School of Arts and Humanities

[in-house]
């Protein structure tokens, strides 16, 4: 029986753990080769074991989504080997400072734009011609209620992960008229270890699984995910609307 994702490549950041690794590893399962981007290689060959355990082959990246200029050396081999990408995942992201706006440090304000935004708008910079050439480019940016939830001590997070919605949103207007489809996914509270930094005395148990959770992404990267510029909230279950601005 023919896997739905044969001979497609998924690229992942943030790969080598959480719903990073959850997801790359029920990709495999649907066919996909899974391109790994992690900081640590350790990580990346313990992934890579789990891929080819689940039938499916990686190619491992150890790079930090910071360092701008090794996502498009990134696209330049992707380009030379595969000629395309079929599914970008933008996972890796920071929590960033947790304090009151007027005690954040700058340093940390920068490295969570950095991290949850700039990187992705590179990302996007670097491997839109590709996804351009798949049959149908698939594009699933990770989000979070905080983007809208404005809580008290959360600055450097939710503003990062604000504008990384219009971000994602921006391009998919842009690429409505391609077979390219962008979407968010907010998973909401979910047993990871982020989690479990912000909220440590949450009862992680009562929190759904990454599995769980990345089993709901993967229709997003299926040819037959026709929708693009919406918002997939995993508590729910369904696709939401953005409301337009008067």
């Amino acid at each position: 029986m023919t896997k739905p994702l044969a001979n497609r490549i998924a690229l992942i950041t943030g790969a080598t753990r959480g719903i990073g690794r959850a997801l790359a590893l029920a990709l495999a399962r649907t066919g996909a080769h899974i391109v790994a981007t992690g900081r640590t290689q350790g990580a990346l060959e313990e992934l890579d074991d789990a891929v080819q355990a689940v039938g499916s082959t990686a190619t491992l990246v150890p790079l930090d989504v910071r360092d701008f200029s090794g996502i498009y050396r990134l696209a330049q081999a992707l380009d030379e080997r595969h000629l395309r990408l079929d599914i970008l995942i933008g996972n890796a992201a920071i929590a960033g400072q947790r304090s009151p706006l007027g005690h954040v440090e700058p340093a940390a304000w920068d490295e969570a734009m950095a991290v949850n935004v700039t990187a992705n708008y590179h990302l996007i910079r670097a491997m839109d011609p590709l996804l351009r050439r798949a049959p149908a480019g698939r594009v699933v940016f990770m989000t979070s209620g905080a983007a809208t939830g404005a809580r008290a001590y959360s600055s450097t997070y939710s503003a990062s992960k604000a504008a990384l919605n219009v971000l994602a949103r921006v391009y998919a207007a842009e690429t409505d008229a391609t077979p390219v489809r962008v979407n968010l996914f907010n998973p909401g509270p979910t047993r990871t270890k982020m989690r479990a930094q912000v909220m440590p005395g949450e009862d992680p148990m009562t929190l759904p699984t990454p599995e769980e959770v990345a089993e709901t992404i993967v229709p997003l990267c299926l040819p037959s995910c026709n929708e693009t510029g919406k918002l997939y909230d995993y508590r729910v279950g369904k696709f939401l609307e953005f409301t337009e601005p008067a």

Young people have to struggle in navigating the complex cultural and socio-political frameworks of production if they would like to reclaim agency and legitimacy to voice their aspirations. This article focuses on questions of authorship and self-representation in both the traditional and digital life writing texts created by and produced for Sierra-Leonean-American ballet dancer Michaela DePrince, which turns out to be highly mediated by her Jewish Caucasian adoptive mother Elaine DePrince. I argue that the manners of Michaela’s collaborative archive of life narrative projects–which bring about issues of authorship–have conformed her self-representation to particular identity frames in terms of race, power, and access to the tools of representation. Correspondingly, through her traditional and digital advocacy, Michaela has performed as a narrator who depicts white privilege and colourblindness in order to appeal to the white middlebrow audience, while at the same time reinforcing the market value of black trauma. © 2020, © 2020 Informa UK Limited, trading as Taylor & Francis Group.